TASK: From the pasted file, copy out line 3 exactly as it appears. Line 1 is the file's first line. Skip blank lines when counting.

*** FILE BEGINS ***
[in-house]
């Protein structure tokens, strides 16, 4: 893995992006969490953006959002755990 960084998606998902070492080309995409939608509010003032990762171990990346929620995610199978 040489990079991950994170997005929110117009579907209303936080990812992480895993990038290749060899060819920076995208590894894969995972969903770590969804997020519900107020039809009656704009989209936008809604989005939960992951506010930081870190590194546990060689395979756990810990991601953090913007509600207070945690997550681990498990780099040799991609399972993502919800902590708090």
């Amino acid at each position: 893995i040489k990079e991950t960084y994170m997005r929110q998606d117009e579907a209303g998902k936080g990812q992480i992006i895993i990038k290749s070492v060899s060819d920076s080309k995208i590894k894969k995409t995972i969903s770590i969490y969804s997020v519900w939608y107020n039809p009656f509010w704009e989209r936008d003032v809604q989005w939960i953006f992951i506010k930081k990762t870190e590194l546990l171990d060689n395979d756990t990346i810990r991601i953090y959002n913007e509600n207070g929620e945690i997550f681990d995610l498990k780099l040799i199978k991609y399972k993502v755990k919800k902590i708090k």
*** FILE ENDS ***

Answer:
């Amino acid at each position: 893995i040489k990079e991950t960084y994170m997005r929110q998606d117009e579907a209303g998902k936080g990812q992480i992006i895993i990038k290749s070492v060899s060819d920076s080309k995208i590894k894969k995409t995972i969903s770590i969490y969804s997020v519900w939608y107020n039809p009656f509010w704009e989209r936008d003032v809604q989005w939960i953006f992951i506010k930081k990762t870190e590194l546990l171990d060689n395979d756990t990346i810990r991601i953090y959002n913007e509600n207070g929620e945690i997550f681990d995610l498990k780099l040799i199978k991609y399972k993502v755990k919800k902590i708090k």